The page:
I had to look at that twice–at first, I thought it said “Get The Mouse Out Of Your Piano,” which is also a good idea. Nevertheless, this time I want to call your attention to two piano-related DVDs that may give you some ideas for getting that “big piano sound” that you’ve always wanted. They may even inspire you to take up lessons again. Lessons in what? That’s up to you.
Strategy #1: Throw Frederic Rzewski at it
Frederic Rzewski is an American-born composer who has written some really great stuff. My introduction to him came when I saw the Blackearth percussion group play his “Les Moutons de Panurge,” (“Panurge’s Flock,” a reference to a character in Rabelais whose sheep follow each other one by one over the side of a boat until all have drowned). This piece is basically just a 50-note melody that can take upwards of 20 minutes to play correctly. The instructions for playing it make it easy at first, but as things progress, it becomes easier to make mistakes, and pretty soon the mistakes sort of take over.
Rzewski’s piano playing has been described in ways that made me think he’d be kicking over the bench and making wild gestures, but in Rzewski Plays Rzewski, he looks like he’s not even trying. The camera work is pretty standard–you get shots of Rzewski in profile, shots of his hands, some double-exposure stuff–but his performance of “The People United Will Never Be Defeated! : 36 Variations On ¡El pueblo unido jama?s sera? vencido!” proves that you don’t have to look busy to get everything out of the piano that there is to get. Honest, you listen and you think he’s really working, but when you look, you see that most of the work is going on south of the elbow.
Rzewski’s variations on the Sergio Ortega/Quilapayún song involve some pretty wild stuff, at least for a concert where you’re supposed to dress up. In fact, I started looking around to see where that sound was coming from before I realized that he was whistling while playing. But for all its challenges–both for the performer and the listener–it’s very generous music, and as seductive as a kaleidoscope.
Everything I’ve heard by Rzewski has been characterized by that same combination of generosity and challenge, and there’s more of it available at the library, including the album Fred by a group called Eighth Blackbird (the cover of the disc makes it look like the title is “Eighth Blackbird Fred,” sort of like “First Officer Spock”).
Strategy #2: Have Conlon Nancarrow fix it
No, I didn’t go out looking for composers with crazy names. Conlon Nancarrow is almost local, having been born a little over 100 years ago in Texarkana (but in the Arkansas part of it, drat the luck). He had a fascinating life that took him from Spain–fighting in the Spanish Civil War–to Mexico–that’s were he carried out most of what has us calling him a genius now.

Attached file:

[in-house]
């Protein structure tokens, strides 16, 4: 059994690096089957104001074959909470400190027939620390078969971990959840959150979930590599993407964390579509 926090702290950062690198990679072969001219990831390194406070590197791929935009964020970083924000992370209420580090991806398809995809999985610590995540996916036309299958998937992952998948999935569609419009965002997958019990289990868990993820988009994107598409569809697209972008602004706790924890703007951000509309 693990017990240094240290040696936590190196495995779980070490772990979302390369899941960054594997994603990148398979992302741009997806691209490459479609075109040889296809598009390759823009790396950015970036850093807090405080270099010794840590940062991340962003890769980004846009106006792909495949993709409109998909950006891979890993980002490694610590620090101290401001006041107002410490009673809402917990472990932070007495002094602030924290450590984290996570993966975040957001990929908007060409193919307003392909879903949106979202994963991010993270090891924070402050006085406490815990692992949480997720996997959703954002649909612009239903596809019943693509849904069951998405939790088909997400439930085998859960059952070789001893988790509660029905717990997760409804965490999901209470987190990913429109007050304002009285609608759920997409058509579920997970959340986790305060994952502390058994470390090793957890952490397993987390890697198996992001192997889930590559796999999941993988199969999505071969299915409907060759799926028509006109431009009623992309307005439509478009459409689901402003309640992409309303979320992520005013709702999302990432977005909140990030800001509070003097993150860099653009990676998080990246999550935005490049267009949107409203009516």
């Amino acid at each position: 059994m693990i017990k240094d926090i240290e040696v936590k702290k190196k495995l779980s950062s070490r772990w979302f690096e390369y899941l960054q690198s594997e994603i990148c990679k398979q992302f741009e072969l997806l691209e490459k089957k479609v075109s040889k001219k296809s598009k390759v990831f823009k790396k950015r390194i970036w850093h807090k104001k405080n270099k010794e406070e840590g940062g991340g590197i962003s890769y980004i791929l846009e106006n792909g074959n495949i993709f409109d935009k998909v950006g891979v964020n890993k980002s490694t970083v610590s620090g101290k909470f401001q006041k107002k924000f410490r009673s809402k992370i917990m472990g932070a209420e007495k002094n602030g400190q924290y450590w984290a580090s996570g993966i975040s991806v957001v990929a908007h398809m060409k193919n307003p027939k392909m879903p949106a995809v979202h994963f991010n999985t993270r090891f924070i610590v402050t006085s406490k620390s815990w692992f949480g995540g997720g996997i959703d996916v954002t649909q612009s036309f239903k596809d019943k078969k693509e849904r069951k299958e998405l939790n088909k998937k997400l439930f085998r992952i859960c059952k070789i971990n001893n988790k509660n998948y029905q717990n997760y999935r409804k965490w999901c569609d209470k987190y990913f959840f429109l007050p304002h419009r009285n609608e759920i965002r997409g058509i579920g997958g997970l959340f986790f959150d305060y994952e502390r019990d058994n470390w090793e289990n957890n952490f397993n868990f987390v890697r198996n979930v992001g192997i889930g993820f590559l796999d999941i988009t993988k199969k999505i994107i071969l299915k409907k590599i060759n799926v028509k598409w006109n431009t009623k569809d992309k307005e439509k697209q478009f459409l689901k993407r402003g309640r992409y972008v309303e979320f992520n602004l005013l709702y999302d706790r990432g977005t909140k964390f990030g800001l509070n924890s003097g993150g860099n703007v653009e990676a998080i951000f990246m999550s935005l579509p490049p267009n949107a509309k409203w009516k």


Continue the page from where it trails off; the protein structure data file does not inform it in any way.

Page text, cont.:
He’s probably most famous for his compositions for player piano, his way of getting around the problems of getting performers to play his music well (and getting around just about every other human limitation the instrument poses). He’ll have several melodies all going at once, each at its own speed, each proceeding independently of the others, and all of them differentiated well enough so that you can hear what’s going on. How do I know this?
A couple of ways. For one, the library has a DVD about his life and music that contains a couple of renditions of complete piecees by Nancarrow; during one of them, the piano roll–the precisely-punched roll of paper that controls what’s played–scrolls by so that we can see what’s happening. This has almost nothing to do with reading music, so don’t let that scare you off. In the video, you really can follow what’s going on in the music. While this could result in something very dull and dry in other hands, I find Nancarrow’s music completely charming.
For another, we have a book on Nancarrow’s music by Kyle Gann, a composer and Nancarrow expert who really is local: hey look! He from Dallas! He’s a really engaging writer who now teaches in New York, and he even shows up in the DVD I was talking about. Gann himself has written some pieces for the modern player piano, the digitally controlled Disklavier. These works are featured on the CD Nude Rolling Down an Escalator, and–at the risk of overusing a simile–they’re more fun than a nuclear-powered kaleidoscope. I guess one of those would be fun, wouldn’t it?